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IntroducedSeptember 3, 1991; 32 years ago (1991-09-03)
TLD typeCountry code top-level domain
RegistryTrinidad and Tobago Network Information Centre (TTNIC)
SponsorUniversity of the West Indies (Faculty of Engineering)
Intended useEntities connected with  Trinidad and Tobago
Actual useUsed largely in Trinidad and Tobago, with a scattering of other use including free third-level subdomains offered by outside vendor
Registration restrictionsNone (except under .gov.tt, .mil.tt and .edu.tt)
StructureRegistrations permitted directly at second level or at third level beneath various labels
DocumentsTerms and conditions
Dispute policiesUDRP
Registry websiteTTNIC

.tt is the internet country code top-level domain (ccTLD) in the Domain Name System of the Internet for Trinidad and Tobago.

The Trinidad and Tobago Network Information Centre (TTNIC) allows registrations under tt for second-level domains, and for third-level domains under the following domains: co.tt, com.tt, org.tt, net.tt, biz.tt, info.tt, pro.tt, int.tt, coop.tt, jobs.tt, mobi.tt, travel.tt, museum.tt, aero.tt, tel.tt and name.tt.[1] Registration under the above domains is unrestricted and the registry does not require applicants to have a physical presence in Trinidad and Tobago. However, registrants with a foreign address are charged double.[2]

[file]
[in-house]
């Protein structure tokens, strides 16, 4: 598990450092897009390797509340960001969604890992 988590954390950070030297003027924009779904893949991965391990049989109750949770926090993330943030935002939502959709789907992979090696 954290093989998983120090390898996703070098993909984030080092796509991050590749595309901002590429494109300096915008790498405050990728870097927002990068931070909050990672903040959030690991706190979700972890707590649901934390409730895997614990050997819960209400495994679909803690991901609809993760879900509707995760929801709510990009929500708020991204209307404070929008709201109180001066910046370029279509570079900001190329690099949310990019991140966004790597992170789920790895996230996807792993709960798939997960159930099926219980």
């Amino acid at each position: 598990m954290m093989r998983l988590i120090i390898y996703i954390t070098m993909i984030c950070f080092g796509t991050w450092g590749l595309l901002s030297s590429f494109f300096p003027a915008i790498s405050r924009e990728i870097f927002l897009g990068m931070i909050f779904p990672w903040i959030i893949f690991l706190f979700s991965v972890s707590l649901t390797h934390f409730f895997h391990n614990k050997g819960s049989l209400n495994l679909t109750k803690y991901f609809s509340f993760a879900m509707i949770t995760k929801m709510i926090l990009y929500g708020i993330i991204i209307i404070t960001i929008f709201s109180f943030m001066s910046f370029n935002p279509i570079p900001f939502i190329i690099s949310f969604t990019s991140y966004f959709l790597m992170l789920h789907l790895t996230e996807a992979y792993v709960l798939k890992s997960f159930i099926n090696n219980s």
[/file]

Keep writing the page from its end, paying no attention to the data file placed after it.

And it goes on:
In addition, there is mil.tt, restricted to entities in the Military of Trinidad and Tobago, edu.tt is a registry for educational institutions in Trinidad and Tobago,[3] and gov.tt reserved for agencies of the government.

Domain hacks using .tt include db.tt, ift.tt and mi.tt, URL shorteners used for Dropbox, IFTTT and the 2012 U.S. presidential campaign of Mitt Romney,[4] respectively.

See also[edit]


  1. ^ "Trinidad and Tobago Network Information Centre". Archived from the original on 24 September 2005. Retrieved 27 September 2005.
  2. ^ "TTNIC Registration fees". Retrieved 24 August 2011.
  3. ^ "edu.tt". Archived from the original on 24 June 2009. Retrieved 24 June 2009.
  4. ^ "Romney to quit Libyan domain". Ben Smith on Politics and Media. Politico. 6 October 2010. Retrieved 20 September 2012.

External links[edit]